"If the patient will remain silent during his recovery from the effects of ether, as he generally will, it is better not to trouble him with questions till he has perfectly regained his faculties, as conversation seems to increase the tendency to excitement of the mind that sometimes exists for a few minutes as the patient is recovering from the effects of ether. This kind of inebriation is sometimes amusing, but is not a desirable part of the effects of ether, more especially on so grave an occasion as a serious surgical operation; and therefore anything that may prevent or diminish it is worthy of attention. The children have all appeared to recover their consciousness very quickly, and without any kind of aberration of mind.

"Any organic disease which impedes the flow of blood through the heart and lungs would seem to contraindicate the exhibition of ether by inhalation, and I should consider a hurried state of the circulation, such as that induced by strong labour pains, likewise to offer an objection to the process.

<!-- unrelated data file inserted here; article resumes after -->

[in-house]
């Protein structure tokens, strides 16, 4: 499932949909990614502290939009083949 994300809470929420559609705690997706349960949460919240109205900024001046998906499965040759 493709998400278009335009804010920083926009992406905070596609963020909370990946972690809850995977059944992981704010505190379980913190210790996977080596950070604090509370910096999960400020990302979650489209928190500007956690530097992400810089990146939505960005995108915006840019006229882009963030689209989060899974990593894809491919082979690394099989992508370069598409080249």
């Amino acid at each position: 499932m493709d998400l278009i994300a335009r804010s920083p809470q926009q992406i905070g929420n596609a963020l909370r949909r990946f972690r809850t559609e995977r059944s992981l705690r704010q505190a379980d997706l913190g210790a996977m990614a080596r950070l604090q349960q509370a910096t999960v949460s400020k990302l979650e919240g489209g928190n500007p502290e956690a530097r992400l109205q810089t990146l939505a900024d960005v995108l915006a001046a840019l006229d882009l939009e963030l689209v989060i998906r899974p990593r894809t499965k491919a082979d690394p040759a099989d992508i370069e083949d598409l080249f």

. . . . . . . . . . . . . . .

"In concluding, however, I should wish to observe that I am inclined to look upon the new application of ether as the most valuable discovery in medical science since that of vaccination. From what I have seen, I feel justified in the conclusion that ether may be inhaled for nearly all surgical operations, with the effect of preventing pain, not only with safety and without ill consequences, where due care is taken, but in many cases with the further advantage of improving the patient's prospect of recovery; the pain of an operation forming often a considerable part of what renders it dangerous, and many patients after ether, having seemed to recover better than might, without it, have been expected. In the amputations performed at St. George's Hospital whilst the patients were under the influence of ether, it has been remarked, as was stated by Mr. Cutler, on Feb. 11th, that there has been an absence of the painful spasmodic starting of the stump, which usually renders it necessary for a nurse to sit and hold it for some hours after the operation.

(Med. Gazette, March 26th, 1847.)